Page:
Chasing quantum ‘magic’: Andrea Young receives $2 million award to develop a more stable quantum architecture

For all its promise, quantum computing suffers from its own fragility. Even the slightest disturbance can scramble the information encoded in a quantum bit.

UC Santa Barbara physics professor Andrea Young believes the answer lies in a more robust, but still hypothetical “topological” approach to quantum computing, theorized over two decades ago. But this strategy comes with its own challenges. “Despite the incredible conceptual promise of topological protection, the world seems ready to move on,” he said, “focusing resources on engineering conventional quantum bits despite their inherent lack of coherence.”

Fortunately, not everyone has given up hope. The Brown Institute for Basic Sciences at Caltech has named Young a winner of one of their National Brown Investigator Awards. The honor comes with $2 million over five years to further develop the techniques involved in creating topological quantum systems.

“We take tremendous pride in Professor Young's selection for the prestigious Brown Investigator Award, which is a first for our campus and a strong testament to Andrea's novel approaches in the field of quantum electronics,” said UC Santa Barbara Chancellor Henry T. Yang. “This honor further cements UC Santa Barbara's leadership in quantum science, and we look forward with great anticipation to the creativity and innovation that will be unlocked through the support of this award.”

Quantum computers store information in quantum superpositions, or qubits. Unfortunately, these are quite fragile; small interactions with their environment can collapse the superposition to a defined state, destroying the information in the qubit. A lot of effort has gone into isolating qubits from background heat and radiation, but researchers are reaching diminishing marginal returns.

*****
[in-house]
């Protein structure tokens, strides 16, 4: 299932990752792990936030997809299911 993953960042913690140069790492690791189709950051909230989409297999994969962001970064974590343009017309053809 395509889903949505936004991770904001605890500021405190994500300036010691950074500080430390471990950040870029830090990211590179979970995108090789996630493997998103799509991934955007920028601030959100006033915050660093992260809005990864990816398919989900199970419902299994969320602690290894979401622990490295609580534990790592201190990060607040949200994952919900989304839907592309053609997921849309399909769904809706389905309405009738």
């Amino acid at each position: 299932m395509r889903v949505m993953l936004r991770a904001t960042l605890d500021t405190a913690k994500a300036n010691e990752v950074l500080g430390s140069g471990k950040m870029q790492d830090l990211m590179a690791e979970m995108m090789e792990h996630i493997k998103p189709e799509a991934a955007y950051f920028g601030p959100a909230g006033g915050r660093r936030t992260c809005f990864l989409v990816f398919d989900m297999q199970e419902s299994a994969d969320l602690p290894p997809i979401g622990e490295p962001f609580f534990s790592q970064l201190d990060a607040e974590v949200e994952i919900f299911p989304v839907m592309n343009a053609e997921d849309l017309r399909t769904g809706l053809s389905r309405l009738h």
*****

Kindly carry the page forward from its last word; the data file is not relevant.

Topological approaches to quantum computing encode the qubits in larger patterns of entanglement in quantum systems. For instance, qubits could be encoded in the braids in the path a collection of quasi-particles, called anyons, trace out in spacetime. This could make quantum information much more robust, because the only way to change it is by cutting a strand of the braid, equivalent to destroying one of these anyons.

“Nonabelian anyons are almost magic, at least in theory,” Young said. “Electrons get together, form anyons, and seemingly of their own volition give you a qubit that already has many of its errors removed."

Creating such a setup has remained elusive, however, bedeviling researchers for over two decades. A key hurdle has been the fragility of the anyons themselves. However, recent progress in Young’s lab has shown a new path forward. Using layered stacks of atomically thin crystals, his lab has shown that nonabelian anyons can be far more robust than scientists previously realized. Young plans to leverage these advances, and funding from the Brown Foundation, to realize the first operational topological qubit. “It is a high-risk project,” Young acknowledged. “Many similar ambitions have failed to deliver on their promise.”

And the project has more than just pragmatic implications. “Besides making a better qubit, demonstrating braiding of nonabelian anyons would provide definitive proof that this radically exotic phase of matter actually exists,” Young explained. “And, there would be no better proof that quantum error correction — the sine qua non of useful quantum computing — is actually possible than to see that it occurs in nature.

“It’s not going to be easy,” he continued, “requiring us to bring together expertise from several areas of physics. But with the support of the Brown Foundation, we have exactly the resources we need to do it.”

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